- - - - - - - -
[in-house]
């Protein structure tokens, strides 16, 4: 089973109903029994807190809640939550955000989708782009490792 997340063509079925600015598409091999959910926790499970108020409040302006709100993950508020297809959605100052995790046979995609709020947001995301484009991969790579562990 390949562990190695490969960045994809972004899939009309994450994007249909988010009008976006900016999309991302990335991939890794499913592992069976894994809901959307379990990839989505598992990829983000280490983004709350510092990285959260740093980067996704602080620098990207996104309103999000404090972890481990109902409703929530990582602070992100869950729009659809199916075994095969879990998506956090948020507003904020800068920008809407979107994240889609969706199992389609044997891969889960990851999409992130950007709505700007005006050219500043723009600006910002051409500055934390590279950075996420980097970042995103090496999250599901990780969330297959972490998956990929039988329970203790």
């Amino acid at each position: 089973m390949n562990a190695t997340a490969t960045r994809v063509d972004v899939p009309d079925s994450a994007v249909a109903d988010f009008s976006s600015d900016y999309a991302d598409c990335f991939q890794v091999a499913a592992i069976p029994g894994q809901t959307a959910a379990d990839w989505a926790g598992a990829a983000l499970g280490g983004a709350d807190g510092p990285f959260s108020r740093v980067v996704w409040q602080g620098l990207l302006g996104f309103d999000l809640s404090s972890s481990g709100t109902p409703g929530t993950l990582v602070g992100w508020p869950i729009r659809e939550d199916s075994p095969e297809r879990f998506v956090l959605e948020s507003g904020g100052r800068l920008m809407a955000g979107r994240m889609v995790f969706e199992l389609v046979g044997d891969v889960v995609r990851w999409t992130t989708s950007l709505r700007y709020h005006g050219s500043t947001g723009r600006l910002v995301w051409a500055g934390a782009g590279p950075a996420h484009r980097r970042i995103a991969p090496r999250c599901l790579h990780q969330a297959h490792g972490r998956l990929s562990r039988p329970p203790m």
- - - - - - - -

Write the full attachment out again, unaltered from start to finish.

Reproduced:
[in-house]
């Protein structure tokens, strides 16, 4: 089973109903029994807190809640939550955000989708782009490792 997340063509079925600015598409091999959910926790499970108020409040302006709100993950508020297809959605100052995790046979995609709020947001995301484009991969790579562990 390949562990190695490969960045994809972004899939009309994450994007249909988010009008976006900016999309991302990335991939890794499913592992069976894994809901959307379990990839989505598992990829983000280490983004709350510092990285959260740093980067996704602080620098990207996104309103999000404090972890481990109902409703929530990582602070992100869950729009659809199916075994095969879990998506956090948020507003904020800068920008809407979107994240889609969706199992389609044997891969889960990851999409992130950007709505700007005006050219500043723009600006910002051409500055934390590279950075996420980097970042995103090496999250599901990780969330297959972490998956990929039988329970203790």
């Amino acid at each position: 089973m390949n562990a190695t997340a490969t960045r994809v063509d972004v899939p009309d079925s994450a994007v249909a109903d988010f009008s976006s600015d900016y999309a991302d598409c990335f991939q890794v091999a499913a592992i069976p029994g894994q809901t959307a959910a379990d990839w989505a926790g598992a990829a983000l499970g280490g983004a709350d807190g510092p990285f959260s108020r740093v980067v996704w409040q602080g620098l990207l302006g996104f309103d999000l809640s404090s972890s481990g709100t109902p409703g929530t993950l990582v602070g992100w508020p869950i729009r659809e939550d199916s075994p095969e297809r879990f998506v956090l959605e948020s507003g904020g100052r800068l920008m809407a955000g979107r994240m889609v995790f969706e199992l389609v046979g044997d891969v889960v995609r990851w999409t992130t989708s950007l709505r700007y709020h005006g050219s500043t947001g723009r600006l910002v995301w051409a500055g934390a782009g590279p950075a996420h484009r980097r970042i995103a991969p090496r999250c599901l790579h990780q969330a297959h490792g972490r998956l990929s562990r039988p329970p203790m």